Tell the truth and Don’t tolerate lies

Marilyn Chandler McEntyre’s word stewardship strategies 2 and 3 go together. They are “Tell the Truth” and “Don’t Tolerate Lies.” Recall that number 1 was Love Words. I’ll come back to that one shortly.

In her second strategy (Tell the Truth) we are responsible to tell the truth. This doesn’t mean obscure the truth by talking in the vaguest possible terms. It doesn’t mean carefully constructing what we say so that we don’t actually say what we mean. It means saying what we mean. McEntyre provides some great examples of precise and careful writing that tell the truth in ways that vague or hyperbolic reporting. She suggests looking for just the right verb. She also suggests truth telling means not always speaking. Here is the bit I liked best from the chapter. I read it waiting for my bus. I stopped reading and read this part again. It made me smile.

In reading a recent novel, I myself was convicted by a comment the mother makes to her adult daughter: “My dear, you’ve missed so many opportunities to say nothing.” We do miss those opportunities, as well as opportunities to say less and say it more judiciously. And so we miss the particular delights of finding words and speaking them into silences big enough to allow them to be heard.

So good — “the particular delights of finding words and speaking them into silences big enough to allow them to be heard.” Truth telling involves making the silences big enough for truth to be heard, not shouting above the din.

In the very next chapter though, McEntyre reminds us not to tolerate lies. We need to weigh what we are told. What do we believe? Who do we trust? How do we know? How do we speak truth in a culture that is addicted to lies, hyperbole, and spin? We’d rather crawl into a hole until the train wreck of the latest political scandal (why must everything be a scandal?) blows over. But we also have a responsibility to be engaged citizens. What does that mean? We have to do the work of figuring that out. If we do nothing, that is a decision with moral consequences.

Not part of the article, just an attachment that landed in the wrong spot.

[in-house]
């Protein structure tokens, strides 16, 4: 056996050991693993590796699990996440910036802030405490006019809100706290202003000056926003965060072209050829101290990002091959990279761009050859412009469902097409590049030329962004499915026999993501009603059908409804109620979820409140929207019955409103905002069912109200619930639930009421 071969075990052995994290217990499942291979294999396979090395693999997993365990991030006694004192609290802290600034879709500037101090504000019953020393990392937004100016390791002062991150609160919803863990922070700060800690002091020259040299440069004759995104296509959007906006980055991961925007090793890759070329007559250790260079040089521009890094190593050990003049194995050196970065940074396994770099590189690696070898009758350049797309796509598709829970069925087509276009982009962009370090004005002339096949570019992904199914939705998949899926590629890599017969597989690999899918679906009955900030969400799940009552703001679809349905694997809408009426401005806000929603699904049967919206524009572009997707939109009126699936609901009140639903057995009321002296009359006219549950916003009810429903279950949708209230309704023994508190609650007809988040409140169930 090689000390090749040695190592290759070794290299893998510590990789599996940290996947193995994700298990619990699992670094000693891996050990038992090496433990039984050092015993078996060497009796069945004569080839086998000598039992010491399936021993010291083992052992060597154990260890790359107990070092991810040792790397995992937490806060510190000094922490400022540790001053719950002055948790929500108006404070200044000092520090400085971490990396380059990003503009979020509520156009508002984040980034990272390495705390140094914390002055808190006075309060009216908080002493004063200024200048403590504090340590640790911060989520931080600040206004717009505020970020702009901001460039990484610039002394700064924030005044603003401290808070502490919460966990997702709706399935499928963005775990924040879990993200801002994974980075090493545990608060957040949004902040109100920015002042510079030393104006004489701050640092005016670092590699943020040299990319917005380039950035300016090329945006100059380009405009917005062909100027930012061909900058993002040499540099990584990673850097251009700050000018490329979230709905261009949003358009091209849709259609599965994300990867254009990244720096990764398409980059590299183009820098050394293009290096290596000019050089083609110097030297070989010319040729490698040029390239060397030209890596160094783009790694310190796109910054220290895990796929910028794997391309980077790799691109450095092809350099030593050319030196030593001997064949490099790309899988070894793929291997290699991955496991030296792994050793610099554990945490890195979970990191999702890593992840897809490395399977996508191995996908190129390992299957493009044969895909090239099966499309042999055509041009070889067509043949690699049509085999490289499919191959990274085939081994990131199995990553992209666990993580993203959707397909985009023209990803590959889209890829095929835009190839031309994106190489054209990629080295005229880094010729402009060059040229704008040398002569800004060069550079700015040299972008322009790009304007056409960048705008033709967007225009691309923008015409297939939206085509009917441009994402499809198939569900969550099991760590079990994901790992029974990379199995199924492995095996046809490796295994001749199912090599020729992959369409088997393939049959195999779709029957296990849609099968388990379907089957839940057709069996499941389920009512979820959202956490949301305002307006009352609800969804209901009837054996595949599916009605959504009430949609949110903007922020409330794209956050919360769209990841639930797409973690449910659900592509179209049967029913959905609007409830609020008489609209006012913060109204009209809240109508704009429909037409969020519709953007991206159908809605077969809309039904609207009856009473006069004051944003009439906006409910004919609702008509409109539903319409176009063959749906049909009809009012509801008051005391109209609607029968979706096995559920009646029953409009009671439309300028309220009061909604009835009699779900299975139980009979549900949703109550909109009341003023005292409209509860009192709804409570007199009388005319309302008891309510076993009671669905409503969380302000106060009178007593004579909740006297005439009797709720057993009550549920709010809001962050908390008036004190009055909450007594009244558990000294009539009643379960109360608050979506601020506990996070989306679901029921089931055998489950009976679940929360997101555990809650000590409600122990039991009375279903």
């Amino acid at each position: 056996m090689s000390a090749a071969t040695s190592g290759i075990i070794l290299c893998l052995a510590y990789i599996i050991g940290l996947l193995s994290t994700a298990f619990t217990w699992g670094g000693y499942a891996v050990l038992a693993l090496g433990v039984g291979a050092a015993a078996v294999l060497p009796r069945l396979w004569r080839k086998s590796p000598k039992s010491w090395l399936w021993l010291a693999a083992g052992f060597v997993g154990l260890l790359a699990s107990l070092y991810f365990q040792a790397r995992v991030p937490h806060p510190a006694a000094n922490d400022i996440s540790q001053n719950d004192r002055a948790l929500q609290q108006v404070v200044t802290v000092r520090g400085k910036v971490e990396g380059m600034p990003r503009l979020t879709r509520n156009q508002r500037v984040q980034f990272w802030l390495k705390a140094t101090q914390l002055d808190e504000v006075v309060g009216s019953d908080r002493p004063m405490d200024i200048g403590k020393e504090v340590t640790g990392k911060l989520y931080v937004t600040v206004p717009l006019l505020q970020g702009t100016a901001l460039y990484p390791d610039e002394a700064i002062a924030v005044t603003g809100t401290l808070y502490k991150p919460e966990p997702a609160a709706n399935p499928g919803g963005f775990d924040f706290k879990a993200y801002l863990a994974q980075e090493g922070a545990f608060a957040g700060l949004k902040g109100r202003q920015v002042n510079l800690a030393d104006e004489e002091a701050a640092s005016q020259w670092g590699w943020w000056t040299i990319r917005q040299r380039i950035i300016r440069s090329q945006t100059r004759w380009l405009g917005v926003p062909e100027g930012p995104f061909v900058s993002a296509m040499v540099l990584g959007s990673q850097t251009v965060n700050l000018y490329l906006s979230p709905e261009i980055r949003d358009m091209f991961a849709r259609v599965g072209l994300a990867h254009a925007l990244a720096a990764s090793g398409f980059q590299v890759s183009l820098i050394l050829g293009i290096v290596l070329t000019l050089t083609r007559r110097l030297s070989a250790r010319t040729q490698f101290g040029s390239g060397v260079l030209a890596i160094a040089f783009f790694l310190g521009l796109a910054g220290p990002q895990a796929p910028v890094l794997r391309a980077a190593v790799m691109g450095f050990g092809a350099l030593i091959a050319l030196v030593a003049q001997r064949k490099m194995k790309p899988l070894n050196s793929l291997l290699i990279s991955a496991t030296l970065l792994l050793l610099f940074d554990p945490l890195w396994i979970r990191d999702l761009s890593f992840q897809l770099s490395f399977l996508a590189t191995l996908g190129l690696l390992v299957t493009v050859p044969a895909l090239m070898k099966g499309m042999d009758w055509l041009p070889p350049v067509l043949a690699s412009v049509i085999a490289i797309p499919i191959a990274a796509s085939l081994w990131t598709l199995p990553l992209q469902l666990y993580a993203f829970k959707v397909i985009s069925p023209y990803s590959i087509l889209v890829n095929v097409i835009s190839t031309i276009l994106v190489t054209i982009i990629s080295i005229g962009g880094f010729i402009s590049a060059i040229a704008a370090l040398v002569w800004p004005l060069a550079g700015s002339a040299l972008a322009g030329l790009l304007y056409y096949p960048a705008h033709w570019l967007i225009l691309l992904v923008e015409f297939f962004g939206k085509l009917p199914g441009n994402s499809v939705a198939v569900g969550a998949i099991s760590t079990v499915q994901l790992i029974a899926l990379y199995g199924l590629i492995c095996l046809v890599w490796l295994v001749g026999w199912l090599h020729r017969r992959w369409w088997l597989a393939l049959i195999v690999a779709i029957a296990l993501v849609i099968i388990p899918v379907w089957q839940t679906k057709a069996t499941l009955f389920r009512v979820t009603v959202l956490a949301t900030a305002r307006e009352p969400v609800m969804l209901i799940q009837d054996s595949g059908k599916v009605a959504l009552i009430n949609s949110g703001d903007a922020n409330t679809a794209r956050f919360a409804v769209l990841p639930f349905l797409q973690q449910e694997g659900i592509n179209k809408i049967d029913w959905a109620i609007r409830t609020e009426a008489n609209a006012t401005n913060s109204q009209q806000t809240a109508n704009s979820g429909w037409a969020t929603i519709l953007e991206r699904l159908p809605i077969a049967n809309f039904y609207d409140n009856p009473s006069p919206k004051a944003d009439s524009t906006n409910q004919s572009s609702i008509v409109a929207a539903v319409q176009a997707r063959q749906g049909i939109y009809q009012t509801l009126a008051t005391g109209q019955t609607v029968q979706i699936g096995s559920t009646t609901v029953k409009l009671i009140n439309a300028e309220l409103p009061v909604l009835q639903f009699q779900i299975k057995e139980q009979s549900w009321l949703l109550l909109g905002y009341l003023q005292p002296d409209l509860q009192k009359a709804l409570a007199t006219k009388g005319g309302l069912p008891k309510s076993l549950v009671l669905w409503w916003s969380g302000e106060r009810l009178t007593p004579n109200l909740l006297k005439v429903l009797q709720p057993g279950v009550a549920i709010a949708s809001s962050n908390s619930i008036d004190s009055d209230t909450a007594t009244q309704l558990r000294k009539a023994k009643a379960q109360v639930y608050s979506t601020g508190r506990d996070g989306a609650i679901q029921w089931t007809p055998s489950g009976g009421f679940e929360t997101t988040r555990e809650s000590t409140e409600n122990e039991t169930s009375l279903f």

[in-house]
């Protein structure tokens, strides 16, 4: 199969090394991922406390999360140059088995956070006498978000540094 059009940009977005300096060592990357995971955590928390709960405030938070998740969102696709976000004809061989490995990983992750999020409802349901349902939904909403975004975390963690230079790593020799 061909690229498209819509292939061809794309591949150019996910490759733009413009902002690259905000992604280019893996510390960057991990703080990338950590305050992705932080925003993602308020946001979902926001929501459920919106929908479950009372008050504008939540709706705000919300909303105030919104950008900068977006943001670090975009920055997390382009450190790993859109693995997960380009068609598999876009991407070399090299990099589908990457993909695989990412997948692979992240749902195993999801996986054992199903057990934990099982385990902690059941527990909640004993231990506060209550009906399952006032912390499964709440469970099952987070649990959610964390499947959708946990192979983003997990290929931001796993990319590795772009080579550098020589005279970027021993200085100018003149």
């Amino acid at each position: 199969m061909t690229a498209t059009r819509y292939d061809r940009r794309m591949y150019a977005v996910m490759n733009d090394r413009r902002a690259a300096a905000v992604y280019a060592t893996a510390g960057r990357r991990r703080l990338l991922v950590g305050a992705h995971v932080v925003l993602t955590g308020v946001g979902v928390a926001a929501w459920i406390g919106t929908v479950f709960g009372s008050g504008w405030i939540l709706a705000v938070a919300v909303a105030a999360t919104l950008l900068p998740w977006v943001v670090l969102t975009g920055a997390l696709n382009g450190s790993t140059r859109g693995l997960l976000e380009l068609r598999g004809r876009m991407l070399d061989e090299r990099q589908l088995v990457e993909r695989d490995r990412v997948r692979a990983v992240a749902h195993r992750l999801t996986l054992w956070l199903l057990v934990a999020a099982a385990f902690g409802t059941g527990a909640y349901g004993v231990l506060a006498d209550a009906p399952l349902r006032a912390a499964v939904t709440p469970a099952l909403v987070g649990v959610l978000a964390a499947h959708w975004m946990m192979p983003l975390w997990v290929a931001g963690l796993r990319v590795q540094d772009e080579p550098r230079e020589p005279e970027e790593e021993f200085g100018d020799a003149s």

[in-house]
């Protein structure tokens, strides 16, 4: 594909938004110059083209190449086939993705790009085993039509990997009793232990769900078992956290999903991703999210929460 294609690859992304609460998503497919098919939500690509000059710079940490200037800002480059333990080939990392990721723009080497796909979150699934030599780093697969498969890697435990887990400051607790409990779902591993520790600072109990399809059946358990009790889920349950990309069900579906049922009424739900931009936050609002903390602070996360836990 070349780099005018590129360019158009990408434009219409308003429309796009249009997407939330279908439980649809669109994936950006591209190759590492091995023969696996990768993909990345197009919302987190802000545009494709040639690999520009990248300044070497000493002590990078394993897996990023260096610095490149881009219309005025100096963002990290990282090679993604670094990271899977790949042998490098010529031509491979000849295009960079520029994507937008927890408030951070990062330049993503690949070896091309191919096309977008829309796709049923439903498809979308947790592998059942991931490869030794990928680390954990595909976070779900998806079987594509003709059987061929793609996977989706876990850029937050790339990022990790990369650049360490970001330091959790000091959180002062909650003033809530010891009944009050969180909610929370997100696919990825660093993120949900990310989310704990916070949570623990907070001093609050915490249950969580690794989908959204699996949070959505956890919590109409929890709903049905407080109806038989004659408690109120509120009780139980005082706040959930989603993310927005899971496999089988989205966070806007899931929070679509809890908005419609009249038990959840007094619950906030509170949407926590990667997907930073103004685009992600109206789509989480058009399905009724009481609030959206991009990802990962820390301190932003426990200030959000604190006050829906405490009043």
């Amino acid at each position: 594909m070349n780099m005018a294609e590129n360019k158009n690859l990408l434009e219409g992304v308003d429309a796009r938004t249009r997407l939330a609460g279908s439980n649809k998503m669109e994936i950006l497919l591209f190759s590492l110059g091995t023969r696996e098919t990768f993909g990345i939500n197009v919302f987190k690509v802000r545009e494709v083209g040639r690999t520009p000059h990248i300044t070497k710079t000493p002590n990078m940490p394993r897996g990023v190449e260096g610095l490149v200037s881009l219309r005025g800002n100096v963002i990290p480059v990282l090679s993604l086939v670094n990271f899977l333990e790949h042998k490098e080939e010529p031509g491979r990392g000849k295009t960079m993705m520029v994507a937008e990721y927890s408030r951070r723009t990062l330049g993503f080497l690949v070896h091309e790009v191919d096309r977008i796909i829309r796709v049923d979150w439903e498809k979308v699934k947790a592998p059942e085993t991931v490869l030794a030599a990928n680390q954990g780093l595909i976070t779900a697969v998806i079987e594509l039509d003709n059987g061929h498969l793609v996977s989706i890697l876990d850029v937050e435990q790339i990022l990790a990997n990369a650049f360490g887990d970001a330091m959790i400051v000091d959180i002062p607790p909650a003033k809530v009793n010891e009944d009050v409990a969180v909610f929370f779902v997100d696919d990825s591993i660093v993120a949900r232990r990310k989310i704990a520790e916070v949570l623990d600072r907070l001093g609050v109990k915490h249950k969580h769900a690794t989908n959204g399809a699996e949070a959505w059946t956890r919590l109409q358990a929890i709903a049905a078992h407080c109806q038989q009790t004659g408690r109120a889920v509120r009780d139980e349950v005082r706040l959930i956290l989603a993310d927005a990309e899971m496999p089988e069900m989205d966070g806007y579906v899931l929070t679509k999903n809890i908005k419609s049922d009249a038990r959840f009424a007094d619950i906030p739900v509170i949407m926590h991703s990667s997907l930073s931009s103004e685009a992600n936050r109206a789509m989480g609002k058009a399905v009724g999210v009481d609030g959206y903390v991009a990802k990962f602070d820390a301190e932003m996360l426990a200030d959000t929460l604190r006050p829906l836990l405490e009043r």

The other day, just after I posted about my intolerance for the word “impactful” (I can hardly bear to write it), I was at a gathering of family and friends. RABrother used the word “impactful” in a sentence. I was shocked. RABro is a writer and thinker. He does not generally throw jargon around. I objected to the word. My friends immediately all began using the word “impactful” in sentences of their own so that I wouldn’t take myself too seriously. We moved on to the story of the event that had impacted my brother’s life. It was ironic. I thought you might like the story.


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